By Porter Anderson, Editor-in-Chief | @Porter_Anderson
Bodour Al Qasimi: ‘We Need Books To Bridge the Divide’As Publishing Perspectives readers know, one of the benefits of the 2019 UNESCO World Book Capital program in Sharjah was that it established an office that has continued to be responsive and supportive of international publishing events, especially crises. For example, following the disastrous 2020 explosion in Port Beirut, the office contributed 200,000 United Arab Emirates dirhams (US$54,457) to help get the Beirut International Book Fair back on its feet and to provide support to area publishers, as well as special renovation and restoration funding for three of Beirut’s hardest hit libraries.
On Wednesday (April 27), it was announced in Poland that a new fund is being formed by Sharjah World Book Capital Office—here is its original site—has teamed up with Wroclaw Literature House to generate financial support for writers, translators, and others in the Ukrainian publishing industry who have lost their livelihoods. Wroclaw Literature House is run by the Wroclaw Creative City of Literature program, the Creative Cities being a sister UNESCO network to the World Book Capitals.
It will surprise no one who regularly reads Publishing Perspectives—world media partner of the International Publishers Association (IPA)—that the Stand With Ukrainian Writers Fund has been spearheaded by Bodour Al Qasimi, the Sharjah-based IPA president whose pace-setting leadership extends from her co-establishment with Dubai Cares of the Africa Publishing Innovation Fund (our coverage is here) to her own Kalimat Foundation for Children’s Empowerment (our coverage is here).
In response to the ongoing crisis in Ukraine precipitated by Vladimir Putin’s unprovoked assault on that sovereign nation, Wroclaw Literature House in February (the violence began on February 24) sent out an appeal for help to UNESCO Cities of Literature and World Book Capitals. A quick response arrived from the Sharjah World Book Capital Office.
So it was that while in Georgia earlier this month for the conclusion of the World Book Capital Tbilisi program and the inaugural Caucasus and Black Sea Basin conference that Al Qasimi and Wroclaw Literature House director Irek Grin were able to meet and discuss the program, which is designed to finance scholarships and/or copyright purchases to assist where needed.
Irek Grin: ‘Support Authors, Illustrators, Translators’
This affirmation of the fund’s creation and operation comes at a good time, as Ukraine’s second city, Kharkiv, comes under new and blistering Russian attacks. In normal times the main hub of Ukraine’s publishing and printing centers, Kharkiv now is described by one resident as “a slow-motion Mariupol” to The Daily Beast’s Tom Mutch.
Mutch, writing today (April 28) from Kharkiv, reports, “The unprepared and ill-equipped Russian force was swiftly repelled from the city proper. So, the Russians gave up on trying to capture Kharkiv. Instead, they have been sitting back from dug-in positions as close as 10 miles from the city and subjecting it to one of the most ruthless bombardments of a European city since World War II.”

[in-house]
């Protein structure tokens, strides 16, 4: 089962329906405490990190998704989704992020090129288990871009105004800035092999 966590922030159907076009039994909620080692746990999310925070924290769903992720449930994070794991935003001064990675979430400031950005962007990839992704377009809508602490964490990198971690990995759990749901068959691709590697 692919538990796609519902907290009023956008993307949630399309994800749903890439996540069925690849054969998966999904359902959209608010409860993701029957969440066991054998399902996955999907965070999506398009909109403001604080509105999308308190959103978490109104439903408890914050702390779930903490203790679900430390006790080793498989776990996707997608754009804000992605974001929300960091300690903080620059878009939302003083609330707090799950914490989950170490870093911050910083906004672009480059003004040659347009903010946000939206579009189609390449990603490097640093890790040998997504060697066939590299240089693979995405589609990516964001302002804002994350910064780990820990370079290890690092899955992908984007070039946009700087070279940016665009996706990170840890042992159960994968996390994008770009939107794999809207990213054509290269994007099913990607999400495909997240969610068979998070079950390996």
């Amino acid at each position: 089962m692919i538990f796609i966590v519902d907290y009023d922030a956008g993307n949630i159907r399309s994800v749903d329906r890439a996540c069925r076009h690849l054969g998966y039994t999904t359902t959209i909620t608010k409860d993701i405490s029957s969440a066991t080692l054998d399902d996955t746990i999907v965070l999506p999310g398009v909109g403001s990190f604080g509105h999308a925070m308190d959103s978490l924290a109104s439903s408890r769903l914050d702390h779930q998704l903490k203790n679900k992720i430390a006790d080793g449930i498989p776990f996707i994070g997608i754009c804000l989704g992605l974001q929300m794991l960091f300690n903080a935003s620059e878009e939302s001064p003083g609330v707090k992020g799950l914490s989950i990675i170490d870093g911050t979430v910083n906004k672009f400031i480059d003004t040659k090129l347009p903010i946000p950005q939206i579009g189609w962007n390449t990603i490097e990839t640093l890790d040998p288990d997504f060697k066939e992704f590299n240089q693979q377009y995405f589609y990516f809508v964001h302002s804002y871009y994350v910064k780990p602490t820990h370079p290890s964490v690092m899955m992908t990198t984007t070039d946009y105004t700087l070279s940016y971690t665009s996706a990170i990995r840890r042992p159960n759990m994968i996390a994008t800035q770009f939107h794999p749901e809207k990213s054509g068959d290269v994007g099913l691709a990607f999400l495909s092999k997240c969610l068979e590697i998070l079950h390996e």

Speaking about the new Stand With Ukrainian Writers Fund, Al Qasimi says, “It gives me great joy to see that a fund for Ukrainian writers, caught in the crossfire of conflict, is finally in place.
“Now more than ever, we need words to heal, and books to bridge the divide, to help give peace a chance. The literary world, I believe, offers a gateway to peace, and it’s our collective humanitarian duty as the global literary community to come together in support of this noble initiative.”
And Grin, speaking for Wroclaw, says, “We urge the international literary community to support this fund.
“All donations will be used to directly support authors, illustrators, and translators, and, in future, will finance translation samples of Ukrainian literature into other languages.”
Media messaging also indicates that Wroclaw Literature House will “closely cooperate with other Polish institutions and organizations—such as the Literary Union Association and the Polish Literary Translators Association—as well as with the Ukrainian UNESCO Cities of Literature and Ukrainian Book Institute, to recognize the needs of Ukrainian writers in the best possible way.”
In an editor’s note, we also learn a bit more about the efforts of Literature House during the Ukrainian crisis. The team there writes, “Since the beginning of the war in Ukraine, we’ve raised funds, organized cultural events, and [created] activities for children to help refugees arriving in Wrocław. Currently, Wrocław Literature House hosts Kateryna Babkina, a Ukrainian writer who fled Kyiv after the bombings started. We also publish children’s books in Ukrainian for refugees who have fled to Poland.”
Update, May 5: At Publishing Perspectives’ request, Literature House has provided information on how those interested can contribute to the “Stand With Ukrainian Writers” fund, and we pass that information on to you now:
Name: Wrocławski Dom Literatury
IBAN: PL58 1020 5226 0000 6702 0529 8189
Transfer title: Donation for Stand with Ukrainian Writers Fund
Catch up with all our coverage of Vladimir Putin’s war on Ukraine and its impact on the country’s publishing players and international industry reactions.
More from Publishing Perspectives on Sharjah and its work in international publishing is here. More from us on the Polish market is here. Publishing Perspectives is the world media partner for the International Publishers Association. Special thanks to Katarzyna Janusik, Kinana Abdul-Al, and Mariam Bachir Keblawi for their assistance on this story.
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